Pears Transparent Soap
Pros: Not heavy or oily, easy to rinse off ( so perhaps easier on plumbing?)
Cons: Bar seems to diminish rather quickly
To address the heading and get that out-of-the-way. . .” What my doctor says about bathing ( and showering). . .” is that we do it much too often – we’re washing away many of the body’s natural defenses and valuable moisturizers and lubricating properties. Twice a week is his recommendation. And in the meanwhile? A quick once-over with a warm wash cloth (no soap!) is all we need. Now, understandably, there are circumstances that arise – like falling in a mud puddle, cutting a cord of wood, or having a baby urp on you, that might justify a third douse – but for average day-to-day living, two, in his opinion, is sufficient.
In 1807, after completing barber training, Andrew Pears, the son of a farmer, opened a shop in the wealthy residential section of Soho in London, England. ‘In those days’ the lighter the skin, the better -(more socially accepted). Many of his clients complained that spending any time in the sun was ruining ( darkening) their complexion. Pears decided to dabble in a little cosmetic chemistry, mixing compounds, and in general, learning how to make a soap using much less fatty matter than other soap manufacturers ( 45% vs. 75-80%). To that he added glycerine and, after a protracted drying spell of thirteen weeks, ending up with a transparent, English-garden-scented, oval-shaped bar of soap. It became the first mass-marketed, (and patented) transparent bar soap.
In the past two hundred years, the company has changed hands a few times. Ingredients have been added, then removed, then re-introduced, but it’s trademark transparency has remained constant.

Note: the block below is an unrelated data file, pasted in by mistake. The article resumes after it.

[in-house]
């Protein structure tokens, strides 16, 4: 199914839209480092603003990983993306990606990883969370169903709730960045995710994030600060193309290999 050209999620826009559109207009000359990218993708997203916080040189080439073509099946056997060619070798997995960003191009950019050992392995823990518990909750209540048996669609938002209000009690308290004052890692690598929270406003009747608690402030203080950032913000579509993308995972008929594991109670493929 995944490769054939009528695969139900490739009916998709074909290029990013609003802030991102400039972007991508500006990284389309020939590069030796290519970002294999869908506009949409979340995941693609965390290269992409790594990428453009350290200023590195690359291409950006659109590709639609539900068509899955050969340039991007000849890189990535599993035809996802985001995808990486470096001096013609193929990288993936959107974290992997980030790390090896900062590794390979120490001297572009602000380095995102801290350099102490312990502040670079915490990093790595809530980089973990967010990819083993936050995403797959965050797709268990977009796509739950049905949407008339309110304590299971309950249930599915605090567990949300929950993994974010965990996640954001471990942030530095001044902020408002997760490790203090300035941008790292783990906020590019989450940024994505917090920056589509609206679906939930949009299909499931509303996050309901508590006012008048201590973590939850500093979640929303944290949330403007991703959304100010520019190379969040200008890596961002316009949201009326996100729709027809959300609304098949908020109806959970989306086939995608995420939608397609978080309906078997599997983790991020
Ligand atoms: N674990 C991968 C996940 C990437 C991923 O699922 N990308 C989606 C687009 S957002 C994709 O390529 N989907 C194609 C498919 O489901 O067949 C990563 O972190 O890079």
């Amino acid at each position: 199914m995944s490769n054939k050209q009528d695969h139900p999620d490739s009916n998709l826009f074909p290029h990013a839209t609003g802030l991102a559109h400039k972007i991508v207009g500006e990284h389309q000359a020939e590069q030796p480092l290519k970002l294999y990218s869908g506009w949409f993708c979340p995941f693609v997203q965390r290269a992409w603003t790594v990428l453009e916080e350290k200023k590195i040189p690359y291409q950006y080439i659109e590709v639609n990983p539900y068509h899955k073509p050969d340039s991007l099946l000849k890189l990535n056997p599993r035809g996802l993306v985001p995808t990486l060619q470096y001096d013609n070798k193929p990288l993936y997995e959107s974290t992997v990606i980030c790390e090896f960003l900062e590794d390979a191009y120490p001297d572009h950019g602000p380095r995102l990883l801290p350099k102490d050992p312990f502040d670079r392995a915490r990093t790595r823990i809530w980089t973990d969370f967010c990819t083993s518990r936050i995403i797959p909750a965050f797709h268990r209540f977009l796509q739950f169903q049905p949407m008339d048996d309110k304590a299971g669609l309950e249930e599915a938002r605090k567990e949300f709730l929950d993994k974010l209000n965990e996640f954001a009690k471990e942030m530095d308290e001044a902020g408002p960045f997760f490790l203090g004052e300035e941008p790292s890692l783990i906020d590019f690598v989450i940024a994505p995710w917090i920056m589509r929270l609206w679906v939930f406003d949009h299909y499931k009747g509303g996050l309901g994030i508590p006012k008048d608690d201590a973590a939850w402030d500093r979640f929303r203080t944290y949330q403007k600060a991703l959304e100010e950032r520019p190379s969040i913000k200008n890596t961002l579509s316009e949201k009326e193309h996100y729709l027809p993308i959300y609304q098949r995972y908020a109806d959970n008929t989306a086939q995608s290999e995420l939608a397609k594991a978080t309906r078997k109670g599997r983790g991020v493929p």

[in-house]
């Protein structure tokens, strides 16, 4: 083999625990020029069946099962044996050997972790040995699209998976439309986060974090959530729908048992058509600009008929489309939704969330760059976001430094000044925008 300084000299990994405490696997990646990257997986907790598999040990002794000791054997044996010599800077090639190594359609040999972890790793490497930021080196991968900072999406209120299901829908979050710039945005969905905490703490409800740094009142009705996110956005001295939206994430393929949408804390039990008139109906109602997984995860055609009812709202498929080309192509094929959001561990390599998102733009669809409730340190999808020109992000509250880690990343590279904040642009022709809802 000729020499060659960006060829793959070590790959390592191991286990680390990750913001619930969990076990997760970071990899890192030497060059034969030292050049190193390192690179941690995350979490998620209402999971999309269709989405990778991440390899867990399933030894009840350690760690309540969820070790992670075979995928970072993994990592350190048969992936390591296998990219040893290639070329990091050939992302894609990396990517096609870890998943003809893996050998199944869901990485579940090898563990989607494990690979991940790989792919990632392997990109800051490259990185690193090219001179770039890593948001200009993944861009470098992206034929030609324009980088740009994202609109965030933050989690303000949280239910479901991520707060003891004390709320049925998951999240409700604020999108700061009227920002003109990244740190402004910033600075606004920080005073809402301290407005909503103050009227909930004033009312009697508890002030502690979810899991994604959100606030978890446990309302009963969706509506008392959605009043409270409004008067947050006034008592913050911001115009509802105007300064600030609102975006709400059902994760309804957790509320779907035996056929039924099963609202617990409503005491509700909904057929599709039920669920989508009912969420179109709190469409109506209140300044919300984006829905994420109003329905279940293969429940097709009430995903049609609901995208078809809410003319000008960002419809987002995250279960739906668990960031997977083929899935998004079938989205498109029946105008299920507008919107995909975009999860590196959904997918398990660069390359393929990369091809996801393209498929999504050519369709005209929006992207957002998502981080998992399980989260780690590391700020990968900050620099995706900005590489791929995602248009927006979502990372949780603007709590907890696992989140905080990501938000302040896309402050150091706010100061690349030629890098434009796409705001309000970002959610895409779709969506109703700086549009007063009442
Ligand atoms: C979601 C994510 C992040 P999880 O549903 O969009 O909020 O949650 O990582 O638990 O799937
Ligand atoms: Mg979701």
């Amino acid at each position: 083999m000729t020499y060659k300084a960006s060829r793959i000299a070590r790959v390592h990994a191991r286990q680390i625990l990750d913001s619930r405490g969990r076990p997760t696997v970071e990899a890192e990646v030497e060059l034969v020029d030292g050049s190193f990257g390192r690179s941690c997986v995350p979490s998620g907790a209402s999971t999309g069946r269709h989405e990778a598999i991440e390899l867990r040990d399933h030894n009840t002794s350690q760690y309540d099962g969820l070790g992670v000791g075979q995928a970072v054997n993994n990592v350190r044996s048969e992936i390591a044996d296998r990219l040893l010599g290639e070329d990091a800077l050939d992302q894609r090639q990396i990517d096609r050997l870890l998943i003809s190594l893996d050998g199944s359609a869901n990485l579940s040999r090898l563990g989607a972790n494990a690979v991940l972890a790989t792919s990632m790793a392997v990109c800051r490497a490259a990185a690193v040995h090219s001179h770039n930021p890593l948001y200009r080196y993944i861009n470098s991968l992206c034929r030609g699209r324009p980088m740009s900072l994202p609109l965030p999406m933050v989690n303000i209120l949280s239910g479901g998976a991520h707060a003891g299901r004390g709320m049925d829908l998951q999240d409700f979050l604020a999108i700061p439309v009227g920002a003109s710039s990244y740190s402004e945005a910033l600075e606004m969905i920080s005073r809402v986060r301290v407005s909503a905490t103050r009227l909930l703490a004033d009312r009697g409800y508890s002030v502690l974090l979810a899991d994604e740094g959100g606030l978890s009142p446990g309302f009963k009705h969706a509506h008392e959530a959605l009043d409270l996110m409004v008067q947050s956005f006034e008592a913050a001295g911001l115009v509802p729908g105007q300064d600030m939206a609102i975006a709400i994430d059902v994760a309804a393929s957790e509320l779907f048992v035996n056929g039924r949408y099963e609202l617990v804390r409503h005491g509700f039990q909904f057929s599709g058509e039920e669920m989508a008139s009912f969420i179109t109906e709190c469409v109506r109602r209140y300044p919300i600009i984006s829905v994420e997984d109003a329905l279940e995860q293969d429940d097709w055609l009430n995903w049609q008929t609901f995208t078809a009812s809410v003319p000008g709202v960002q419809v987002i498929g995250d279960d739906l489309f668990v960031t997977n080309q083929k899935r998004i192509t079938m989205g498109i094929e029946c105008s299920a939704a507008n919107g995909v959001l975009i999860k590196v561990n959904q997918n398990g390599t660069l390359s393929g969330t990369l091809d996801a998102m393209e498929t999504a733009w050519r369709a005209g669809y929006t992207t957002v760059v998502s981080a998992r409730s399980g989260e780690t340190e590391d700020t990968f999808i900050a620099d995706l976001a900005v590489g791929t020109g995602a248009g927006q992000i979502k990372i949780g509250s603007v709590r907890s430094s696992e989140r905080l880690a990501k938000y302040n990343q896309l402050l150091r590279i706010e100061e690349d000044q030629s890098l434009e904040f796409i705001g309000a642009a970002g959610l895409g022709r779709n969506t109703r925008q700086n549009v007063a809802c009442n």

Pears Transparent Soap comes in two sizes – 69g. and 119 g. It comes in three colors, original amber, mint green, and frosty blue – each having its own unique aroma. Some have said ( and I tend to agree) that the original amber has a very definite pine tar odor. Not exactly the scent most woman want trailing behind them, but it dissipates very quickly.
Ingredients. Water, glycerine, sodium roseinate, sodium ( trivial introduction), alcohol, sorbitol, sodium chloride, tetrasodium, etidronic acid, proplyene glycol and BHT.
Fragrance agents. Eugenol, cinnemal, limonene, and linalool.
Summary. I very much like this soap. I don’t necessarily feel ‘cleaner’ than with other bar soaps, but there’s definitely less residue on my skin. I find that by unwrapping the bar, which comes in a- Saran-Wrap type covering, and letting it dry in the cabinet until I need it, the bar lasts a little longer. I have seen the green-colored bar in our local market, but not the blue.
I’ve read wildly varying comments about Pears Transparent Soap. Some consumers offer glowing results, others complain their skin feels so dry they need a moisturizer after using. These may be typical experiences since we have individual skin types.
I pay about $1.00 per bar.